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French bravade (bragging or boasting), from Italian bravata, from verb bravare (brag, boast), from bravo.



bravado (countable and uncountable, plural bravados or bravadoes)

  1. A swaggering show of defiance or courage.
    • 2019 May 12, Alex McLevy, “Westeros faces a disastrous final battle on the penultimate Game of Thrones (newbies)”, in The A.V. Club[1]:
      Stripped of all bravado, Cersei breaks, and shows the very scared, vulnerable woman who has kept her emotions at bay. “I don’t want to die,” she whimpers, “Not like this.” It’s all the more moving for coming from a character who built her identity on steely resolve and contempt for such hoary conceits as fear.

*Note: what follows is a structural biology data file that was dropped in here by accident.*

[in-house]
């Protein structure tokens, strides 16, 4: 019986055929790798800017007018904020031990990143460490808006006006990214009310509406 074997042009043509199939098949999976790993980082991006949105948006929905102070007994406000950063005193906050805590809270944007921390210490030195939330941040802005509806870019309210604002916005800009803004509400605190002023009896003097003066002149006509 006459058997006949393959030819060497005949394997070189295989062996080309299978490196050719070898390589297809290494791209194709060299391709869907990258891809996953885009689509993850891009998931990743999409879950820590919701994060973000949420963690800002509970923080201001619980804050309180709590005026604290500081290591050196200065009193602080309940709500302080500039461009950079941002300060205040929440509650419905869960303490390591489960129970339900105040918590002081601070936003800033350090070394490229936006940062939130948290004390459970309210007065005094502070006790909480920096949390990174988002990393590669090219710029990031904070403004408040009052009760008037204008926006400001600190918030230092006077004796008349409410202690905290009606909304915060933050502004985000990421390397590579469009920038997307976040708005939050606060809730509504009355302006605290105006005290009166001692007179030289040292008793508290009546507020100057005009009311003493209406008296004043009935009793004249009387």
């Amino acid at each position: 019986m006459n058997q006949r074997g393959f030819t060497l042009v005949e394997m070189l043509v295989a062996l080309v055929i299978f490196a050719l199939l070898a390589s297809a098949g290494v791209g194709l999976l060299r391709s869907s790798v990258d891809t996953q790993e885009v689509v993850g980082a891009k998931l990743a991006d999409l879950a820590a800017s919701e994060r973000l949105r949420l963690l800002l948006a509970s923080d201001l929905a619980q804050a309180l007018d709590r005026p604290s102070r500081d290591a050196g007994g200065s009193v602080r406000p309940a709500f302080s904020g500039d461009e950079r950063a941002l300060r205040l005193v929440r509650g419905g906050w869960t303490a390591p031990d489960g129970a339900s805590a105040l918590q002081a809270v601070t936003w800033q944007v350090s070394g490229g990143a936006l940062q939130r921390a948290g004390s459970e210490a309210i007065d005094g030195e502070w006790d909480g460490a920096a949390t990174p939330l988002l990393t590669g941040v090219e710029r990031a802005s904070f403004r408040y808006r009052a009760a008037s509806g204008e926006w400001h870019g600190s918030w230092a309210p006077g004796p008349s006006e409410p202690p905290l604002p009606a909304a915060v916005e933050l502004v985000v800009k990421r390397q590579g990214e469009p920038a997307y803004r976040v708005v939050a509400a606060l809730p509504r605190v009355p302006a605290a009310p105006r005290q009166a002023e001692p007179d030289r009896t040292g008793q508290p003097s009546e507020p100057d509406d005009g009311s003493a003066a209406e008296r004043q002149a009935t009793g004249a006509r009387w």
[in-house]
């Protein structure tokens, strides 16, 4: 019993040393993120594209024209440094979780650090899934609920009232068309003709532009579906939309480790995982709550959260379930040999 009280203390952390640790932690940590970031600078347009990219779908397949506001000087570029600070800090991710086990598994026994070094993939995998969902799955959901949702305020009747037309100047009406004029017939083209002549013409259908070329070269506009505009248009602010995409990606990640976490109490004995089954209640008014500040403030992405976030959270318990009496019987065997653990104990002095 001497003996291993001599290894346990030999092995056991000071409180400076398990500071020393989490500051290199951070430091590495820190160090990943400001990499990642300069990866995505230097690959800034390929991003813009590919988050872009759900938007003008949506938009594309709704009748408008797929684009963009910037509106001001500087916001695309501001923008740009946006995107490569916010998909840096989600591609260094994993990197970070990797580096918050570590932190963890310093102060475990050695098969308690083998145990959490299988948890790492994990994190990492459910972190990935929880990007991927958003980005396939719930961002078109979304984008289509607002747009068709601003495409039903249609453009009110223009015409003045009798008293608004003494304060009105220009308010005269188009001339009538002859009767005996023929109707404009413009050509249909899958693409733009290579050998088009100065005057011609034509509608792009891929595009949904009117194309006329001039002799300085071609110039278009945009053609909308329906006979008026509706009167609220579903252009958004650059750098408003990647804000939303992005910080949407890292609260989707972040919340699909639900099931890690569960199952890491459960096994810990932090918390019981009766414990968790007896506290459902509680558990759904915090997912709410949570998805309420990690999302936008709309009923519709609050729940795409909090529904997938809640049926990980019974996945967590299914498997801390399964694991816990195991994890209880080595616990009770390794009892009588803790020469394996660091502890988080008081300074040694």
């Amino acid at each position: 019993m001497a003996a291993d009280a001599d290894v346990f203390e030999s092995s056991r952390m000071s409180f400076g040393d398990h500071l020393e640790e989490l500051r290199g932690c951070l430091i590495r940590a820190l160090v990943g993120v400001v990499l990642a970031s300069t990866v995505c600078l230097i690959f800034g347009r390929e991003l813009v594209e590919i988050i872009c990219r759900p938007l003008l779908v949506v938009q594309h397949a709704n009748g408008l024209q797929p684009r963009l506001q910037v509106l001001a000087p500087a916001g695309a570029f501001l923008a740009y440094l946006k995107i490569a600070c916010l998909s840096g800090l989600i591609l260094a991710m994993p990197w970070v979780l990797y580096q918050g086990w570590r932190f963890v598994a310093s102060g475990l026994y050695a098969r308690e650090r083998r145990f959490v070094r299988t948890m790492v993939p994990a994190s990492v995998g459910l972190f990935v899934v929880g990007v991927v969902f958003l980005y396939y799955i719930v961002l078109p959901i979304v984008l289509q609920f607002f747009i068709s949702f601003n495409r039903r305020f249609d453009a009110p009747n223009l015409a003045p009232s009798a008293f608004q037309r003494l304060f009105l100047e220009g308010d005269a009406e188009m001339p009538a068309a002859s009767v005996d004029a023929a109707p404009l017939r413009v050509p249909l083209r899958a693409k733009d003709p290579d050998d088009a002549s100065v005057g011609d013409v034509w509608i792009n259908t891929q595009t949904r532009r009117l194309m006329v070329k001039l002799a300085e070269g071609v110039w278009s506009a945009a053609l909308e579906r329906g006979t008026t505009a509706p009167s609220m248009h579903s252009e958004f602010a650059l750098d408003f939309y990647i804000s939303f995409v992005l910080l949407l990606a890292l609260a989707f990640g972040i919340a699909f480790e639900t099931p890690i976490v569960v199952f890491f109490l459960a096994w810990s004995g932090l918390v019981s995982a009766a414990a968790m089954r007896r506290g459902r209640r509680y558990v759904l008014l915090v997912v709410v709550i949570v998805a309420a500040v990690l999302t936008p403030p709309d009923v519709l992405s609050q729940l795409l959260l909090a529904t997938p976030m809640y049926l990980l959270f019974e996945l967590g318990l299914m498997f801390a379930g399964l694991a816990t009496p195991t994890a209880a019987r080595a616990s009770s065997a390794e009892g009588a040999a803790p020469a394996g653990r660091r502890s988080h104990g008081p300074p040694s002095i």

The angry customer stood in the middle of the showroom and voiced his complaints with loud bravado.
    • 1990 Amy Longsdorf, K.T. Oslin: Personality, Wit and Style To Spare", The Morning Call[2]
      Songs like "Hey Bobby", and "Do Ya" drip with innuendo and sexual bravado.
  2. A false show of courage.
  3. (obsolete) A swaggerer; a braggart.



bravado (third-person singular simple present bravados, present participle bravadoing, simple past and past participle bravadoed)

  1. (obsolete, intransitive) To swagger; to brag.